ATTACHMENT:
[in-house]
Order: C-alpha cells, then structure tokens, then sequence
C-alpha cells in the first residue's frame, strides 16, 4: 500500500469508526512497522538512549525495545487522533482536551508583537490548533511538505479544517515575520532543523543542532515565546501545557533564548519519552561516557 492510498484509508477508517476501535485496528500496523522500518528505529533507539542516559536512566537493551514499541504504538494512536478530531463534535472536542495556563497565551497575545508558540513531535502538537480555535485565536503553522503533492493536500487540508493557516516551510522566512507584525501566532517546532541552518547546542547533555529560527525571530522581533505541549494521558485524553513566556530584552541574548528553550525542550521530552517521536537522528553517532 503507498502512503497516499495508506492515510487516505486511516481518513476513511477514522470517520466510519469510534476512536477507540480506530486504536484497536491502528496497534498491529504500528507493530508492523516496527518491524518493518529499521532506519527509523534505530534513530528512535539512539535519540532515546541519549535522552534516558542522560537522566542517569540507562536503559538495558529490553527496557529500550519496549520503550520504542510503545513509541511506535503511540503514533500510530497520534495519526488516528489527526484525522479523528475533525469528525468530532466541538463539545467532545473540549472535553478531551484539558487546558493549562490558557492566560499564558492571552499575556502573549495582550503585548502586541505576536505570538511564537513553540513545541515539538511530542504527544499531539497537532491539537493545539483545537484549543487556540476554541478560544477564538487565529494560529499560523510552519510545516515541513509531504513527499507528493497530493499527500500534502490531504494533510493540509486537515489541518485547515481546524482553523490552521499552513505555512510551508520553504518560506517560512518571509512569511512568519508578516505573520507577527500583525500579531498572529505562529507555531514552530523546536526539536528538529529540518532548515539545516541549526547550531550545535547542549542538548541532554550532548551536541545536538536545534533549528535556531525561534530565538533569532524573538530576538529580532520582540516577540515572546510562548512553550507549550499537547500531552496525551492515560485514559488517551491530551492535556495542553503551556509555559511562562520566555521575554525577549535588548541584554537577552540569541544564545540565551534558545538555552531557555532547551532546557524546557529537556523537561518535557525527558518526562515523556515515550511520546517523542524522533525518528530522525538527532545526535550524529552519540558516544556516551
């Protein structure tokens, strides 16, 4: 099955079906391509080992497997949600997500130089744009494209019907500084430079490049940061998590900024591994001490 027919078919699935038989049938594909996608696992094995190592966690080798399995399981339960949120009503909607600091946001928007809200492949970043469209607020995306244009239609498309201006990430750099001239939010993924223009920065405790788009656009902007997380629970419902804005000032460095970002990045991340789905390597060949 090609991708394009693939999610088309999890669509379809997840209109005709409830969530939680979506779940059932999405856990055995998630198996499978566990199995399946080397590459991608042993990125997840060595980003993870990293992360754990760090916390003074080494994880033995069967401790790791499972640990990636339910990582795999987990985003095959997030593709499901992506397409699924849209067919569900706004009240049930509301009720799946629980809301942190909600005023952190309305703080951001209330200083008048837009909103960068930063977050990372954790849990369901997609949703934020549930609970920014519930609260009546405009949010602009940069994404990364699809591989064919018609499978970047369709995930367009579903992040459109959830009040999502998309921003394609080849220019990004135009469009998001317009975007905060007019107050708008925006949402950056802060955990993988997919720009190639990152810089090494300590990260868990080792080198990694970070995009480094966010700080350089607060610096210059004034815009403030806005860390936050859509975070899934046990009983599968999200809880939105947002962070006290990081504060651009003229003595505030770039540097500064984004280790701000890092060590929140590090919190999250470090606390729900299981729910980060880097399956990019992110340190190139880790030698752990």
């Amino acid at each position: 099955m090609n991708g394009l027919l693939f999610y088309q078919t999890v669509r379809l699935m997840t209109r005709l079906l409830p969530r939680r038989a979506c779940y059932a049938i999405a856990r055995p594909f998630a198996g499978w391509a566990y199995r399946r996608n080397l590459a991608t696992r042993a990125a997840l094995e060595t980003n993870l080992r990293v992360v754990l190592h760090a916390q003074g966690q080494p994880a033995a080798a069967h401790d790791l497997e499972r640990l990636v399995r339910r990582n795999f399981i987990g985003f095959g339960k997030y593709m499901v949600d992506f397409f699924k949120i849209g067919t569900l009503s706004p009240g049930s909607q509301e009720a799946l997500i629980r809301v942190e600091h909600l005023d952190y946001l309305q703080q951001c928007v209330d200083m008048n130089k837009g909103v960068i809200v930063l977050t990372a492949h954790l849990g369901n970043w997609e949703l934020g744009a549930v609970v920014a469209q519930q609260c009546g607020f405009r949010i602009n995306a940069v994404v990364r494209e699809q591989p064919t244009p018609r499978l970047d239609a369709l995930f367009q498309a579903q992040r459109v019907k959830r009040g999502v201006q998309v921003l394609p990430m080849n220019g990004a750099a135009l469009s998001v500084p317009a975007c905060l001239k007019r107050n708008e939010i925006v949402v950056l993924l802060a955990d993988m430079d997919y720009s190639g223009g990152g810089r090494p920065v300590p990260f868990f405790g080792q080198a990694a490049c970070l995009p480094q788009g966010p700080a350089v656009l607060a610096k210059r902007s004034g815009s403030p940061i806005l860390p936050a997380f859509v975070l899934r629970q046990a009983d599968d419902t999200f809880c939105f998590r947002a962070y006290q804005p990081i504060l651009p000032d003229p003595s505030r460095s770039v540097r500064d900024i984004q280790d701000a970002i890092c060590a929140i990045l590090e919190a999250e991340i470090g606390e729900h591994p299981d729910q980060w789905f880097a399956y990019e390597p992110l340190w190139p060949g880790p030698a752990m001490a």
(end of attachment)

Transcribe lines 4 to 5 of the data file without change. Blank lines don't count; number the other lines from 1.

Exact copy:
């Protein structure tokens, strides 16, 4: 099955079906391509080992497997949600997500130089744009494209019907500084430079490049940061998590900024591994001490 027919078919699935038989049938594909996608696992094995190592966690080798399995399981339960949120009503909607600091946001928007809200492949970043469209607020995306244009239609498309201006990430750099001239939010993924223009920065405790788009656009902007997380629970419902804005000032460095970002990045991340789905390597060949 090609991708394009693939999610088309999890669509379809997840209109005709409830969530939680979506779940059932999405856990055995998630198996499978566990199995399946080397590459991608042993990125997840060595980003993870990293992360754990760090916390003074080494994880033995069967401790790791499972640990990636339910990582795999987990985003095959997030593709499901992506397409699924849209067919569900706004009240049930509301009720799946629980809301942190909600005023952190309305703080951001209330200083008048837009909103960068930063977050990372954790849990369901997609949703934020549930609970920014519930609260009546405009949010602009940069994404990364699809591989064919018609499978970047369709995930367009579903992040459109959830009040999502998309921003394609080849220019990004135009469009998001317009975007905060007019107050708008925006949402950056802060955990993988997919720009190639990152810089090494300590990260868990080792080198990694970070995009480094966010700080350089607060610096210059004034815009403030806005860390936050859509975070899934046990009983599968999200809880939105947002962070006290990081504060651009003229003595505030770039540097500064984004280790701000890092060590929140590090919190999250470090606390729900299981729910980060880097399956990019992110340190190139880790030698752990």
């Amino acid at each position: 099955m090609n991708g394009l027919l693939f999610y088309q078919t999890v669509r379809l699935m997840t209109r005709l079906l409830p969530r939680r038989a979506c779940y059932a049938i999405a856990r055995p594909f998630a198996g499978w391509a566990y199995r399946r996608n080397l590459a991608t696992r042993a990125a997840l094995e060595t980003n993870l080992r990293v992360v754990l190592h760090a916390q003074g966690q080494p994880a033995a080798a069967h401790d790791l497997e499972r640990l990636v399995r339910r990582n795999f399981i987990g985003f095959g339960k997030y593709m499901v949600d992506f397409f699924k949120i849209g067919t569900l009503s706004p009240g049930s909607q509301e009720a799946l997500i629980r809301v942190e600091h909600l005023d952190y946001l309305q703080q951001c928007v209330d200083m008048n130089k837009g909103v960068i809200v930063l977050t990372a492949h954790l849990g369901n970043w997609e949703l934020g744009a549930v609970v920014a469209q519930q609260c009546g607020f405009r949010i602009n995306a940069v994404v990364r494209e699809q591989p064919t244009p018609r499978l970047d239609a369709l995930f367009q498309a579903q992040r459109v019907k959830r009040g999502v201006q998309v921003l394609p990430m080849n220019g990004a750099a135009l469009s998001v500084p317009a975007c905060l001239k007019r107050n708008e939010i925006v949402v950056l993924l802060a955990d993988m430079d997919y720009s190639g223009g990152g810089r090494p920065v300590p990260f868990f405790g080792q080198a990694a490049c970070l995009p480094q788009g966010p700080a350089v656009l607060a610096k210059r902007s004034g815009s403030p940061i806005l860390p936050a997380f859509v975070l899934r629970q046990a009983d599968d419902t999200f809880c939105f998590r947002a962070y006290q804005p990081i504060l651009p000032d003229p003595s505030r460095s770039v540097r500064d900024i984004q280790d701000a970002i890092c060590a929140i990045l590090e919190a999250e991340i470090g606390e729900h591994p299981d729910q980060w789905f880097a399956y990019e390597p992110l340190w190139p060949g880790p030698a752990m001490a």